The Class of 2021 at Harvard was just reduced by at least 10.
According to campus paper The Harvard Crimson, the students had formed a secret group on Facebook called “Harvard memes for horny bourgeois teens”, as an unofficial offshoot of the Class of 2021 Facebook Group. The Crimson goes on to report how the messages within this group contained sexually explicit materials, “jokes” about sexually abusing children and items directed at specific ethnic and racial groups. Harvard Admissions Office, upon learning of the existence of the group, reached out to participating prospective students in mid-April and asked each to provide the content which they posted to the secret group.
The Crimson shared a portion of the email sent to each of these students:
The Admissions Committee was disappointed to learn that several students in a private group chat for the Class of 2021 were sending messages that contained offensive messages and graphics. As we understand you were among the members contributing such material to this chat, we are asking that you submit a statement by tomorrow at noon to explain your contributions and actions for discussion with the Admissions Committee.
To its credit, Harvard provided fair warning in the official Facebook group for the class of 2021 concerning “unofficial groups” and the potential consequences for unacceptable behavior.
This group is managed by the Harvard College Admissions & Financial Aid Office. We are not responsible for any unofficial groups, chats, or the content within. As a reminder, Harvard College reserves the right to withdraw an offer of admission under various conditions including if an admitted student engages in behavior that brings into question his or her honesty, maturity, or moral character.
What can we all learn from this episode? It’s that social media policies and guides exist for a reason.
The direct lesson is that at least 10 putative members of the Class of 2021 received: you are responsible for what you post on a social network and you will be held accountable for that posting. That’s an important lesson for individuals of all age groups.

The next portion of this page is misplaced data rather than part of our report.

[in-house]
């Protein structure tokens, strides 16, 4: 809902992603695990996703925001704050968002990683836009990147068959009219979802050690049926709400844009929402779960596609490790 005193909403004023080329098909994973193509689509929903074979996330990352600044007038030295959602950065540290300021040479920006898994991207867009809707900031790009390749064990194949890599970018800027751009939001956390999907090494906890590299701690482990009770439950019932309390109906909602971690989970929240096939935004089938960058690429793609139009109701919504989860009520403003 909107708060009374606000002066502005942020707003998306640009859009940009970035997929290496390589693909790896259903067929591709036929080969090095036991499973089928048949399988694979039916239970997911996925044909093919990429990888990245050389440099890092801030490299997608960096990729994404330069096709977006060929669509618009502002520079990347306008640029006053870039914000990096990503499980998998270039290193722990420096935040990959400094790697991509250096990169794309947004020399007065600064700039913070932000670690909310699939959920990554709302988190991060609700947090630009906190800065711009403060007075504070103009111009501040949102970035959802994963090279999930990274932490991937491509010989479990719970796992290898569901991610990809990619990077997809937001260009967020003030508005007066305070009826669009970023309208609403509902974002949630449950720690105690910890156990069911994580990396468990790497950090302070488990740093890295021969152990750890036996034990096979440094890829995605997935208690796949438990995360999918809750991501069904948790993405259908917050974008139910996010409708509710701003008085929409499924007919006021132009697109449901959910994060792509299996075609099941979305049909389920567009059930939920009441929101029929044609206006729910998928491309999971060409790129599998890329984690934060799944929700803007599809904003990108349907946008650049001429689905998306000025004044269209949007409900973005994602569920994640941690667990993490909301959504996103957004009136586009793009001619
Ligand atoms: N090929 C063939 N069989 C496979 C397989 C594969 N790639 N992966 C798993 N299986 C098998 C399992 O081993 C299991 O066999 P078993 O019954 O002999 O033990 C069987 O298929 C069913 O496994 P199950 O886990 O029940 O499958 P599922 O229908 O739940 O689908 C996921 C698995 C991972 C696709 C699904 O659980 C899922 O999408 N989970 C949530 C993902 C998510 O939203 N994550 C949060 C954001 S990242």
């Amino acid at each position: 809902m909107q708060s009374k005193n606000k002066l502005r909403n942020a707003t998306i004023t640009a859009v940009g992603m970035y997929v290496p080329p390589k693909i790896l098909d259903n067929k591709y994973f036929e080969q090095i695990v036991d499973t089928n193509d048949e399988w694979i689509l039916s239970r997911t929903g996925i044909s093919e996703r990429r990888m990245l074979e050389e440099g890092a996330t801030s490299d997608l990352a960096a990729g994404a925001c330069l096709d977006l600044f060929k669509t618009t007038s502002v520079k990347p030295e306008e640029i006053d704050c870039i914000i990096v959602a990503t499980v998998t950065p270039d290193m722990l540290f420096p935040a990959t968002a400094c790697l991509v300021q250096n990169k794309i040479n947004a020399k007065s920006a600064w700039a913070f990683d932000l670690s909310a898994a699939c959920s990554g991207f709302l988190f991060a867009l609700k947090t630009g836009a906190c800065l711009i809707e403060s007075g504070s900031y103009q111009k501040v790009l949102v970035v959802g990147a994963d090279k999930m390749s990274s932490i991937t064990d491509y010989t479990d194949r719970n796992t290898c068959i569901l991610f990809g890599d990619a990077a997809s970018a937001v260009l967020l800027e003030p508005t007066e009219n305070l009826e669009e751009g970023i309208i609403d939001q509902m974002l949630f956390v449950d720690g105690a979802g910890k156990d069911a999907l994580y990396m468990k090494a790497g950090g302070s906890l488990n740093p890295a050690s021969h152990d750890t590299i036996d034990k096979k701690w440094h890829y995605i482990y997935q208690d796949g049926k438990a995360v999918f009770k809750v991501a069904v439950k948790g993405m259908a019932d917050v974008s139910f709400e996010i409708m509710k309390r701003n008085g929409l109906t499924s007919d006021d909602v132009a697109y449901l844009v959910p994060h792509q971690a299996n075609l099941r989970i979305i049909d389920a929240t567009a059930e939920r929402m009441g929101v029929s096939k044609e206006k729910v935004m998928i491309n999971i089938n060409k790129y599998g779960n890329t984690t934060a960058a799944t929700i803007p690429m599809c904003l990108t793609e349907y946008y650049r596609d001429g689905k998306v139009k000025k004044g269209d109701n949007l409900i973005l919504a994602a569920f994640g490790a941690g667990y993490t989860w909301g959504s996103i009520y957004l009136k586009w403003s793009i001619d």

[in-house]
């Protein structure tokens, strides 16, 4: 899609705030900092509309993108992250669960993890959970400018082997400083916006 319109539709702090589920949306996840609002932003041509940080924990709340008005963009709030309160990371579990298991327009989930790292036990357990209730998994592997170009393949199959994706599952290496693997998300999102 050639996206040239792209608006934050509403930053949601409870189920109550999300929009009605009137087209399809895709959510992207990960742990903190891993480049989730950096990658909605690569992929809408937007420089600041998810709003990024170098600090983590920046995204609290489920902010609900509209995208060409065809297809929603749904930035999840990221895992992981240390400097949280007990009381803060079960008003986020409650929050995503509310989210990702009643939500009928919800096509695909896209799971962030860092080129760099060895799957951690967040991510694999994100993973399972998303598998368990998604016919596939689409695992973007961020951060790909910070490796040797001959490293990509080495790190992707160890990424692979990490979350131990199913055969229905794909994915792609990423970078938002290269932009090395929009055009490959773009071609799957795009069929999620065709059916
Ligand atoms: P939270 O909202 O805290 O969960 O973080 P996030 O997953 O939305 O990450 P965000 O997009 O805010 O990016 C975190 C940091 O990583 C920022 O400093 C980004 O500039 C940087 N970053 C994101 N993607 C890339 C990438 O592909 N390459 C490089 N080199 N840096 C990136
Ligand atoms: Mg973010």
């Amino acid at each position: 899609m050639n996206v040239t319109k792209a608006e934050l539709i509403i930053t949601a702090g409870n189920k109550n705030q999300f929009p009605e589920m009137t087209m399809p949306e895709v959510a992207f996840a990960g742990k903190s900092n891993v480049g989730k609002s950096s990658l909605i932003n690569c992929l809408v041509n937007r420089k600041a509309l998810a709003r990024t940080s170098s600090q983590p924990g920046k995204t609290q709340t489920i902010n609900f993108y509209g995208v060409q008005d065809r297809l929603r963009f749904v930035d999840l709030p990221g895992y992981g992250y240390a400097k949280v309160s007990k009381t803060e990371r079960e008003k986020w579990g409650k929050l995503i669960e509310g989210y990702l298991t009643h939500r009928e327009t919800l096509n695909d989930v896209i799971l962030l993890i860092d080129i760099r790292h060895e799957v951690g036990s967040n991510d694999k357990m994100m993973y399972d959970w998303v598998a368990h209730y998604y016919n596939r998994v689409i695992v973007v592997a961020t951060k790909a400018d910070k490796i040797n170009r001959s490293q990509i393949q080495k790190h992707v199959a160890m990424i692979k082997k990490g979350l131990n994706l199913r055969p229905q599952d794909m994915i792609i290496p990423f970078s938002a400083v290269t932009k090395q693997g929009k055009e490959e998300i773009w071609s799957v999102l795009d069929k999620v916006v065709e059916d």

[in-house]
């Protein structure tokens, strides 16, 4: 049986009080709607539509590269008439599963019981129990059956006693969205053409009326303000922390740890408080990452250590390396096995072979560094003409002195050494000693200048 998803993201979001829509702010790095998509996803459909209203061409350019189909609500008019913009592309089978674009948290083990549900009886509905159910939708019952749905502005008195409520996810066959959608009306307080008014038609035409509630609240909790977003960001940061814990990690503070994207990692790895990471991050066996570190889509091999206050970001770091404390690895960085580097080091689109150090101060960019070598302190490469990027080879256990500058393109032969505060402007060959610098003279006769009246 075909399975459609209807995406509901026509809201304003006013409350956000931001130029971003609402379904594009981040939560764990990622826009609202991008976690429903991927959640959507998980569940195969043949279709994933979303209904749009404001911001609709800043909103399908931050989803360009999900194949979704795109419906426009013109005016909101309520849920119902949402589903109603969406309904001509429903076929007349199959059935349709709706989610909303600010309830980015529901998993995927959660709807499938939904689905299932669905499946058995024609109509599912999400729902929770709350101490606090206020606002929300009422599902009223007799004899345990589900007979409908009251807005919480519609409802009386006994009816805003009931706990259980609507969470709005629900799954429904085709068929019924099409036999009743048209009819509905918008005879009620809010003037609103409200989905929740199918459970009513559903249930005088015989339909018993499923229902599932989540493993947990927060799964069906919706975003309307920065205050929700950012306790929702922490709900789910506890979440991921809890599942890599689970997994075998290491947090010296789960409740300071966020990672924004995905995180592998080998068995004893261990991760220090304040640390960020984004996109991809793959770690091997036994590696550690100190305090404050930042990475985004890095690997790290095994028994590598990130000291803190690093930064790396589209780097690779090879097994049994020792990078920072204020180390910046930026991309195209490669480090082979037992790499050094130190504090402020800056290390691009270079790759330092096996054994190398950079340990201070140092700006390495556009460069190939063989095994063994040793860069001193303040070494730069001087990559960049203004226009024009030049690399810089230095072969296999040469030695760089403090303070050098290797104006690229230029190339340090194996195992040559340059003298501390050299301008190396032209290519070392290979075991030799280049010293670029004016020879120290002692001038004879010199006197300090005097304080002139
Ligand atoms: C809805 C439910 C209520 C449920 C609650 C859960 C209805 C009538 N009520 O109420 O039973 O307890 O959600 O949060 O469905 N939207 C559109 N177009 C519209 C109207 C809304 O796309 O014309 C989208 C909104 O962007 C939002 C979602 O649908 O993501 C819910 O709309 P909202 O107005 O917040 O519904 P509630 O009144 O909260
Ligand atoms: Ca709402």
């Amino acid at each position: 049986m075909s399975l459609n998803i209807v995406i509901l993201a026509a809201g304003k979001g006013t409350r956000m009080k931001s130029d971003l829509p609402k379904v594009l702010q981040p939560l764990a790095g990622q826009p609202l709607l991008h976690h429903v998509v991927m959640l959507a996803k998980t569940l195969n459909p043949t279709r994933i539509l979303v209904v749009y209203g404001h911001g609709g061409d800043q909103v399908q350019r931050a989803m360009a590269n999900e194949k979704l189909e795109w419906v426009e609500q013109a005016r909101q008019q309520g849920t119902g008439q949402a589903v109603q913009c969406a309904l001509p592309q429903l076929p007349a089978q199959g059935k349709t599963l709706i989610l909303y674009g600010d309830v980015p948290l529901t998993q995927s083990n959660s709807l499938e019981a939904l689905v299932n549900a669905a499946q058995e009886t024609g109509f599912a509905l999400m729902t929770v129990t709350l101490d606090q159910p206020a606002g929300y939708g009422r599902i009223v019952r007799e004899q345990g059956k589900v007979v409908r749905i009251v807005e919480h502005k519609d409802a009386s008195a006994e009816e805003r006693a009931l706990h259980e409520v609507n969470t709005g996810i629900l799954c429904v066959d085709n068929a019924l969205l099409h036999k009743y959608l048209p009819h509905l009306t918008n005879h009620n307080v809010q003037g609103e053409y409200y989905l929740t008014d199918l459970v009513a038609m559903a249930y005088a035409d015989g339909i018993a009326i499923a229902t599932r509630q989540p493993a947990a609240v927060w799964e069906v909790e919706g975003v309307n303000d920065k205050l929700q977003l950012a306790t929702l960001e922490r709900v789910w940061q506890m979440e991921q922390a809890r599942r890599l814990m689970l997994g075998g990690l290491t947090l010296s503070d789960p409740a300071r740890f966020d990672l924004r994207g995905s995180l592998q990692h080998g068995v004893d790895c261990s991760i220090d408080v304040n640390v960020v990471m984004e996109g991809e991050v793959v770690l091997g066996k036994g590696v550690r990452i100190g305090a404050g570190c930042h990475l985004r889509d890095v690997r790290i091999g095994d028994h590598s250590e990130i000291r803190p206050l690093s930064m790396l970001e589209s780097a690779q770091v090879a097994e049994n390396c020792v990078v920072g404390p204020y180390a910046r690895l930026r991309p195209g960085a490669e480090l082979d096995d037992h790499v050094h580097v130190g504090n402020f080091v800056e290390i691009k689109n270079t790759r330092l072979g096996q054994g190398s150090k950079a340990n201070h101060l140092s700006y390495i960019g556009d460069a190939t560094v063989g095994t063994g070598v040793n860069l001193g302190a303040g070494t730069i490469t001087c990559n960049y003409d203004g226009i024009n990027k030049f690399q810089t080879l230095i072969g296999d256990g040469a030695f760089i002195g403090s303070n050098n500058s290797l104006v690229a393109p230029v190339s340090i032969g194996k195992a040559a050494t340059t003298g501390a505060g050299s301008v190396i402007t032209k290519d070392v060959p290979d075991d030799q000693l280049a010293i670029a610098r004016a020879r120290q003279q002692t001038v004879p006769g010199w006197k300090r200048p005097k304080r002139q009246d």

The second lesson is that if you post anything online, be it in a private super-secret group or within a private chat with an individual, there is a very real risk that this information will grow legs and come back to visit you in the future.
This lesson is repeated time and time again. The admissions team became aware of the content of this secret group when they were provided screenshots; so too was The Crimson. Secrets in general are difficult to keep secret. As Benjamin Franklin reminds us, “Three can keep a secret, if two of them are dead.”
I have a voice
When you post, on any social network you might think your post is totally appropriate, yet others may view your posting as tasteless or offensive. The recipient determines how they feel about your posting, not you. Feelings are personal – you don’t argue about those; rather, you discuss the cause. Therefore, by all means use the social networks as a means to let loose and vent, such is the beauty of free speech. It does, however, carry with it the responsibility to own your words.
And one last thing. Remember, when you post that photo or diatribe during cocktail hour, it may be presented to you when you least expect it, proving once again, that when it comes to social networks, the adage of “Once posted, forever toasted” still applies.
10 comments on “You think that post is secret? Beware – it can come back and bite you”
So you’re saying private conversations (as much as the internet can provide) is subject to the wrath of snowflakes if they can find it.
Although I do agree that the school is well within their rights to exclude anyone for any reason they see fit. Just like a business shouldn’t have to bake a cake with content on it they don’t agree with. Hmm, reality is a twisted cruel thing.
One thing to remember about “snowflakes”…they may seem small and fragile, but put enough of them together and they can form an avalanche that can wipe out the biggest and baddest obstacle.
Better to refrain from childish labels and be clear about whom you are referring.
Mahn — Thanks for the comment and question. I am saying that once a comment is shared, even in a private conversation, the content may grow legs if the other person(s) in the private conversation opt to share it … not rendering judgement on who’s who.
And you are spot-on: Reality is a twisted cruel thing.
I think some of the problem is captured in this comment from a student in the article on the Crimson
“On the one hand, I think people can post whatever they want because they have the right to do that,” Luca said.
Yes, you can post almost anything you want but that post may have ramifications also your actions can reflect poorly on other people and they may not like that.
I support Harvard’s response.
Or just dump facebook…
My life is so much easier!
Many of my family members have done just that .. they have chosen to eschew social networks, likening it to placing one’s self inside a fishbowl to be gawked at …
It’s true, freedom of speech means you are free to say anything you want, be it truthful or otherwise. But along with that freedom comes bearing the responsibility for what you say. No one is free from that.
Words have power…sometimes when they go out and sometimes when they come back.
Spot-on .. words are like a boomerang …
From my Marine Corps days… Trust no one!
Or as President Reagan said in April 1980 (maybe 81): Trust but verify